Grace & My Guilt-Induced Syrup Fast
I spend a lot of time in a place I call “the hole.”
It’s a place where grace is absent, where all of my faults are stacked next to each other like books on a shelf, where I watch the door fitfully, waiting for love to slip right out.
Nobody puts me in the hole, or sends me there to think about what I’ve done. It’s a self-imposed place—somewhere I go because I don’t think I deserve anything better.
I remember the first time I found the hole. I had committed some small infraction, but my family’s slight disappointment that day was more than I could bear.
So with all of the drama in my 10 year old heart, I picked up their love and their grace and I handed them right back—declaring with a flourish that I just did not deserve them.
I began by yanking my blankets off my bed—declaring loudly, and very seriously that I didn’t deserve a bed. I refused to go back in my room—not wanting to sleep on a “borrowed” bed meant for girls better than me. And so I tied large sheets over the banister in our upstairs hallway, creating a makeshift tent, fully intending to live there for the rest of my days. (I didn’t realize that it was a much greater inconvenience to have my tent blocking my parents’ bedroom door.)
I sat at the breakfast table awhile later, my shame and sadness hovering around me like a cloud, as my mom passed me the syrup. I waved it away sadly. “I don’t deserve syrup,” I said, and proceeded to eat my pancakes dry.
And although I’ve become slightly less dramatic with age, I still find myself living this way.
In my own economy, love is something that is earned. My roommates will love me if I keep the bathroom perfectly clean and always take my shoes out of the living room. I keep up this façade of perfection for a while—vowing to be the best roommate they’ve ever had.
But then, inevitably something slips and I mess up. I went out of town this last week, and came home to them patiently telling me that I had left asparagus in the fridge for FAR too long.
But instead of apologizing and promising to do better next time, I burst into tears.
The weight of my trying was heavy and my heart broke as I realized I’d failed. And if I’d failed at being the perfect roommate, I knew it was only a matter of time until I got what I deserved. (Like a tent in the hallway and dry pancakes—or a new set of roommates).
And that, ladies and gentleman, is the hole.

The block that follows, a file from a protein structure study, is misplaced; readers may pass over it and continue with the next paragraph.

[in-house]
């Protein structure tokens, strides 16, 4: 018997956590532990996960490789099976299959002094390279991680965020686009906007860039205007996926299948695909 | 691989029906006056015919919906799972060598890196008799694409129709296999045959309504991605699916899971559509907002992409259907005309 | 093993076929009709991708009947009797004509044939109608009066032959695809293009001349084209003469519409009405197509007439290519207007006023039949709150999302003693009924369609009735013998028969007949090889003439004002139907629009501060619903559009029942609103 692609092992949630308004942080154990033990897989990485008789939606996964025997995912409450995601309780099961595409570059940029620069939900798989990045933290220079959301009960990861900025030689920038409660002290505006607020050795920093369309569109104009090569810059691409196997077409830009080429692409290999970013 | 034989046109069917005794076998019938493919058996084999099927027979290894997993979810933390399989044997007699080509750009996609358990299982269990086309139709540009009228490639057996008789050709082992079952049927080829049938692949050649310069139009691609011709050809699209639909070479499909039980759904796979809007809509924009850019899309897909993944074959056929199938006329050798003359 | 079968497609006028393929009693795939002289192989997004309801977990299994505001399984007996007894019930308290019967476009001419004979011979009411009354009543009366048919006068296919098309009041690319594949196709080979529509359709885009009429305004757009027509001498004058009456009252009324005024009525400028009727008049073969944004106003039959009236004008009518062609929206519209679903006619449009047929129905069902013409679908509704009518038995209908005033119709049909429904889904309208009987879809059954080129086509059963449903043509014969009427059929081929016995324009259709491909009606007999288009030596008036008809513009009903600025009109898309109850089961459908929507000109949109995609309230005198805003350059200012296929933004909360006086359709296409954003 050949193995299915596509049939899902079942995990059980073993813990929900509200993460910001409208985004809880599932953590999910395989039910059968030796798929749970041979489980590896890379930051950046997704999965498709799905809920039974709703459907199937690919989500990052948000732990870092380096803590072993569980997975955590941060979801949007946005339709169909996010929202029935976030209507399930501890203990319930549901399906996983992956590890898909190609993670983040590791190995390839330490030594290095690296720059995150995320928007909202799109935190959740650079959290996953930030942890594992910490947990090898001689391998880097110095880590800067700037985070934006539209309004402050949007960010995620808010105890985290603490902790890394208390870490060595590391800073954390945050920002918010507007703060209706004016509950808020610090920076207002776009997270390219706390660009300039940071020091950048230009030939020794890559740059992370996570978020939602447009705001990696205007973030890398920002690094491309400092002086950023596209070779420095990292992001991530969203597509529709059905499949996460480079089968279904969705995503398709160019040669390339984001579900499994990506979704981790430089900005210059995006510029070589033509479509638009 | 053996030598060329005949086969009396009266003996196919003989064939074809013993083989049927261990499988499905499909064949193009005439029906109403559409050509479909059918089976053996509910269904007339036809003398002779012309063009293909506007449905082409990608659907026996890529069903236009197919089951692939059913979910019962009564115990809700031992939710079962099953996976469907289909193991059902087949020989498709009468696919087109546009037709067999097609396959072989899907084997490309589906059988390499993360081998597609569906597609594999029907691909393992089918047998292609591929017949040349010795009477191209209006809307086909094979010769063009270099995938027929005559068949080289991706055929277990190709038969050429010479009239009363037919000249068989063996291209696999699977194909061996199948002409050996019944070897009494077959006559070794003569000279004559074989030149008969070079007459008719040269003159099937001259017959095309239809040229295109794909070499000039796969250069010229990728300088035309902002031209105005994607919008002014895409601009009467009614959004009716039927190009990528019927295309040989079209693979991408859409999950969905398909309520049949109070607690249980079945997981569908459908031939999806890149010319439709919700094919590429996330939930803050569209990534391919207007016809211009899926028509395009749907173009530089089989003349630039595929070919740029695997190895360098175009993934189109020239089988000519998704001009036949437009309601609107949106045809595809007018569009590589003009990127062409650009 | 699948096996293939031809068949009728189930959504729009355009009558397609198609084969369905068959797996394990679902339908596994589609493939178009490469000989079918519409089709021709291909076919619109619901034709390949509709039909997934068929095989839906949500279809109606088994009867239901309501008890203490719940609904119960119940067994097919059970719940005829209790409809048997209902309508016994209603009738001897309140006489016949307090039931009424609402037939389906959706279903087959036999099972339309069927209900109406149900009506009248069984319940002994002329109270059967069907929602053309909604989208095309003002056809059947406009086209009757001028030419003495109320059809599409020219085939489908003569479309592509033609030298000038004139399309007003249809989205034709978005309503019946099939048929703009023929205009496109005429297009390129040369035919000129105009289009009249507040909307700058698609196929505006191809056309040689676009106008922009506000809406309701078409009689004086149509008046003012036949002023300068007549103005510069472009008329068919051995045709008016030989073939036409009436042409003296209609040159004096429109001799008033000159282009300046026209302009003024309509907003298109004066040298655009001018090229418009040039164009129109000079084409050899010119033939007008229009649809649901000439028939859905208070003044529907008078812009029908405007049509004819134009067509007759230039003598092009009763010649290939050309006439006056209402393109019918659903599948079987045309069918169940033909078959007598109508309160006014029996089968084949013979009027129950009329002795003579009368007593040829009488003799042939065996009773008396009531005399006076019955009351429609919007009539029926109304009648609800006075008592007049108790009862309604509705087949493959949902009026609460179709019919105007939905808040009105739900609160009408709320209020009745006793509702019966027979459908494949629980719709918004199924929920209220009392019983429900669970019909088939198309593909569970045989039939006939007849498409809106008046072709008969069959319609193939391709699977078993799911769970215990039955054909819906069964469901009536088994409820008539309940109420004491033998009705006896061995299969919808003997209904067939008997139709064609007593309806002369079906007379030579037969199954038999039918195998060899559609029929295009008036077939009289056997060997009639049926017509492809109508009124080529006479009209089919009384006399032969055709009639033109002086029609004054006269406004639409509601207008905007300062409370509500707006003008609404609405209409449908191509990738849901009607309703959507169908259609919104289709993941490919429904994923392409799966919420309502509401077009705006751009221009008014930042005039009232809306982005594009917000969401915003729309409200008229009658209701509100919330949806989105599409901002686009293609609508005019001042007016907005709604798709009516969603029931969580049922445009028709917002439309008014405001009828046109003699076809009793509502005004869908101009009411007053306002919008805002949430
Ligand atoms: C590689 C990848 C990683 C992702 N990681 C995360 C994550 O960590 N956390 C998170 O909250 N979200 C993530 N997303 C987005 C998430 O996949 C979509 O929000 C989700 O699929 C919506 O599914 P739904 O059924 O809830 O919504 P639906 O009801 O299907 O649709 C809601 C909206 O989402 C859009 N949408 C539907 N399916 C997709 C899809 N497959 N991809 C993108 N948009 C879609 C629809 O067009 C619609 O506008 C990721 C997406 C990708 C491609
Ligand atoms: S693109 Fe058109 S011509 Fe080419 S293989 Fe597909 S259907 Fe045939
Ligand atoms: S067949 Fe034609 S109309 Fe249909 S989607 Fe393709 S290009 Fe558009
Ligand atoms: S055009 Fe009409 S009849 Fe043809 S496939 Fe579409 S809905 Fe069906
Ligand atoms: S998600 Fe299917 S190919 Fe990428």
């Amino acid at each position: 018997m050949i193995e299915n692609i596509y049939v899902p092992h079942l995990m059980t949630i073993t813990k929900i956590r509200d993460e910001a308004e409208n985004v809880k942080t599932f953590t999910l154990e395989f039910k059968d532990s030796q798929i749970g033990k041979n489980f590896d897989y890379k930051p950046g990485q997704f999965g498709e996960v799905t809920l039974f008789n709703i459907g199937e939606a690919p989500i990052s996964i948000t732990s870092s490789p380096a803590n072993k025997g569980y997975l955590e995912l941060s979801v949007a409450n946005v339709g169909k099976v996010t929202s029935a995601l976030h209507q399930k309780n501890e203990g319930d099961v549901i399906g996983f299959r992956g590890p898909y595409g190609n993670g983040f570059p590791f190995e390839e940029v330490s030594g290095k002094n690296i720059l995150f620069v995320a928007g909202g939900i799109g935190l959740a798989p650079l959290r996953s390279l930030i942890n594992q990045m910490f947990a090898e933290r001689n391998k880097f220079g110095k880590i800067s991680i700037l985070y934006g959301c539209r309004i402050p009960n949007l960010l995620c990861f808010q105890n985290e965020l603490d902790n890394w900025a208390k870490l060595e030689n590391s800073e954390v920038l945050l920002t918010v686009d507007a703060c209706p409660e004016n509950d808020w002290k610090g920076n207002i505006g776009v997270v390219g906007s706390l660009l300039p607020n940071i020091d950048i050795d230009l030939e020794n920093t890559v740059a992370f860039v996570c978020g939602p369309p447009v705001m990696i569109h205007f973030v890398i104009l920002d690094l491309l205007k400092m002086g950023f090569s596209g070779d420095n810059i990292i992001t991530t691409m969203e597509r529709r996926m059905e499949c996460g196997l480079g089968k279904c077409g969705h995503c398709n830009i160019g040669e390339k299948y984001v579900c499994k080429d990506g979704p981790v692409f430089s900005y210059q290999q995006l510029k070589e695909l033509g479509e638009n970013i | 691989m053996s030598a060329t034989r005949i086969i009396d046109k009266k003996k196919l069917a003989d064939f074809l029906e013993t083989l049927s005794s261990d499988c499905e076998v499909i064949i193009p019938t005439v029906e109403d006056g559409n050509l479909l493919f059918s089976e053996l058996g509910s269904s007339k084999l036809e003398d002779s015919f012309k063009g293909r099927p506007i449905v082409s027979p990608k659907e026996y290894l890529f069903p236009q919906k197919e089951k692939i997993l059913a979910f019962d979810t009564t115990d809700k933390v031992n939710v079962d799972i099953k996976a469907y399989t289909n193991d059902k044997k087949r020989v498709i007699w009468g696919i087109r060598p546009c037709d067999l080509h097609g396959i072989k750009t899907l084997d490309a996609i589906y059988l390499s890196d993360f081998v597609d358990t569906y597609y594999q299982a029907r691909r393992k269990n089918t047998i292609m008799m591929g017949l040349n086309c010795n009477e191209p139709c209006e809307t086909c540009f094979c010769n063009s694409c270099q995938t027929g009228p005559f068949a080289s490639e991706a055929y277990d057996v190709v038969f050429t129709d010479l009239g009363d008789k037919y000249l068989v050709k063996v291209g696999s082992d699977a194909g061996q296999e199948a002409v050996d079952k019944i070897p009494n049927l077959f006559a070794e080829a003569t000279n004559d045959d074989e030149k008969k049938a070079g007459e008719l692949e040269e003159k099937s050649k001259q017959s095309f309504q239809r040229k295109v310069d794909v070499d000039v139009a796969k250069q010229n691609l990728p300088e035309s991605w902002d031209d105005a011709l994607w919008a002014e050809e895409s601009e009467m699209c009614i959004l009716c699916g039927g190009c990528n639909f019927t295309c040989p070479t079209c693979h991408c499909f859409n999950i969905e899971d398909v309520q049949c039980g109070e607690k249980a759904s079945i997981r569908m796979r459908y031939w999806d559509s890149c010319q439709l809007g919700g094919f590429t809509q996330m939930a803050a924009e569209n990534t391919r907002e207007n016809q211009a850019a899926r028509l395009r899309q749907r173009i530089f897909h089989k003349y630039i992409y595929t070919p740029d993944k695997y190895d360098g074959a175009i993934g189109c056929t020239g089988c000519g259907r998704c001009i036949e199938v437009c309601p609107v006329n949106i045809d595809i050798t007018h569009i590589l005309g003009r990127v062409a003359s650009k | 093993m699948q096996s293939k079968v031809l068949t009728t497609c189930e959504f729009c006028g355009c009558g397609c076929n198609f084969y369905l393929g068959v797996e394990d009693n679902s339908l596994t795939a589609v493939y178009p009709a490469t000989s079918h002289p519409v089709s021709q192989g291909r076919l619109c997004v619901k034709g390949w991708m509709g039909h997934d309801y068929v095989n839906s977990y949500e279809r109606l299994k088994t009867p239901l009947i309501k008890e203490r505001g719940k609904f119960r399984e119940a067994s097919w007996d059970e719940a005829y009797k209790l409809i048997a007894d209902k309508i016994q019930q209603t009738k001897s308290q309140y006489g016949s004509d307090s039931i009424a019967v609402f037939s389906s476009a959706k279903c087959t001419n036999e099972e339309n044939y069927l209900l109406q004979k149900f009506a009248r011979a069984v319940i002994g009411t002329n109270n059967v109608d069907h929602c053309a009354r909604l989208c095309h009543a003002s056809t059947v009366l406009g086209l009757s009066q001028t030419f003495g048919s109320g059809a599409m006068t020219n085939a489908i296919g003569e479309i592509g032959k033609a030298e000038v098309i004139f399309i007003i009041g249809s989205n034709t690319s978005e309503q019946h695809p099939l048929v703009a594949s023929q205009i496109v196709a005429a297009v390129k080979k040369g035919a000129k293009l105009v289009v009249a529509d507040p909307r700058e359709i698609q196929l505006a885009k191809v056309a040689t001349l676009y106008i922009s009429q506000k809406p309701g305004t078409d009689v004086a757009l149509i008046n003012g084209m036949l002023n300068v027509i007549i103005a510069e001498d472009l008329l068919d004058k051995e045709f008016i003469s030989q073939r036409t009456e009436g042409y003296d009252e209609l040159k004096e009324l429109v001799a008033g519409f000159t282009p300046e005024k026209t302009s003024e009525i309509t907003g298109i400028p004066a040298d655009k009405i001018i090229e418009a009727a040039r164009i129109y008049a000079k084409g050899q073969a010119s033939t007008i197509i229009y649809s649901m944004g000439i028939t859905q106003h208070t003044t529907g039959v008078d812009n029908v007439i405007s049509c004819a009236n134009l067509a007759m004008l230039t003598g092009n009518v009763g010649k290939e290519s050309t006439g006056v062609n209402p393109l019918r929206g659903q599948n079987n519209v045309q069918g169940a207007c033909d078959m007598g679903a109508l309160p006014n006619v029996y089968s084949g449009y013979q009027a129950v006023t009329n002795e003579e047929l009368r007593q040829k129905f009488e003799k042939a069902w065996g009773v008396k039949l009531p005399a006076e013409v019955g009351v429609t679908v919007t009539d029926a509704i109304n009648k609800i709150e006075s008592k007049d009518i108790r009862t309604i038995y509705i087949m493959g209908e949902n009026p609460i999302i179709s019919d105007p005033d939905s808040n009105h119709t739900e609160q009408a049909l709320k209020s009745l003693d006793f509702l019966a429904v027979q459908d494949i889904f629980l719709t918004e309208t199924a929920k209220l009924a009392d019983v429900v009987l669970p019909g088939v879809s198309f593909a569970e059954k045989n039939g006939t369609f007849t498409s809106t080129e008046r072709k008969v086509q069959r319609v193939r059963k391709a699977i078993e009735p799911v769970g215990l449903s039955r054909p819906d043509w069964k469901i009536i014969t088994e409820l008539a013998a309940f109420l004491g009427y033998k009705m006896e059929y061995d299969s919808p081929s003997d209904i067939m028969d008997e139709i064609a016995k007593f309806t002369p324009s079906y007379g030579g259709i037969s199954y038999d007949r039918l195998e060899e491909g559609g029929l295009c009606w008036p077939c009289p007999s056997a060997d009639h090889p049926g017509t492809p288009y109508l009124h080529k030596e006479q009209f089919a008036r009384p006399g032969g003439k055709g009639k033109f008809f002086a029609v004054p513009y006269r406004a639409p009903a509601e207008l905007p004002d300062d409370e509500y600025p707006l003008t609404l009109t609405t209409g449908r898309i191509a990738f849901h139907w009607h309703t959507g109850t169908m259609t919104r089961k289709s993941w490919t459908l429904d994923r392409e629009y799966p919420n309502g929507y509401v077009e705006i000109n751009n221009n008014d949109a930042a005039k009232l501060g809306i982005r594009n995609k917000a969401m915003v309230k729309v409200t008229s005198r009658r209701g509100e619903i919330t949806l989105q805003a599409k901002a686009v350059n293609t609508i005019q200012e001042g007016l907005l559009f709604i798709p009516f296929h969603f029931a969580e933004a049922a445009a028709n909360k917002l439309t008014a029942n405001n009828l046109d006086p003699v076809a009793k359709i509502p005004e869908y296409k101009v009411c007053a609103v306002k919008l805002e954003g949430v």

I do the same thing with Carl. If I do something careless, or allow some bratiness out of it’s cage, I apologize profusely—fully believing that unless I can make it up to him, and fast, that this may be the moment he decides to throw in the towel.
Reassurance rarely helps—fully convinced that one more demonstration of imperfection is going to be the last straw for his love.
But it’s the worst with God.
I have a tally of what a good Christian should do—all of the rules I’ve pasted together of what I have to do to be good enough.
I need to make sure I’m tithing, and I probably should have bought Starbucks for the guy behind me in line. I must read my bible every single day, and I should probably pray a little extra today because I spent 10 minutes in church thinking about how long it would take to break in my new flats.
I think about God too little and work too much. And then worry that at some point God’s going to blow up the building or melt my laptop—teaching me a lesson about putting him first.
I have a long list of all of the things I do wrong—all of the mistakes I’ve made, and all of the ways I’ve fallen short.
And this economy is exhausting.
My back is aching from the list that hangs around my neck—buy flowers for her, and his birthday present early, return that, write them a note, and apologize profusely for that stupid, stupid comment.
And the thing is, it all comes down to love. I’m not trying so hard because I want to be perfect. It’s not for praise or recognition. It’s for love.
I just want their love—and am thoroughly convinced that if I do everything right, I can earn it.
But when I fall short, as I so often do, I crawl into the hole waiting for the moment when the rejection shoe drops.
I hide in there, feeling somehow safe in my sadness and fear, suffering in my self-inflicted punishment until I can find a way to bribe my way back into love, (sometimes with trash bags for our kitchen, sometimes with perfect church attendance).
And every single time I’m shocked as they remind me that the grace bucket is deep, and that nobody else is tallying my flaws.
And so I’m learning to grab the hand that’s reached down to me—and allowing their love and grace to pull me back up into the sunshine.
Have you ever felt like you needed to earn love? Has grace ever taken you by surprise?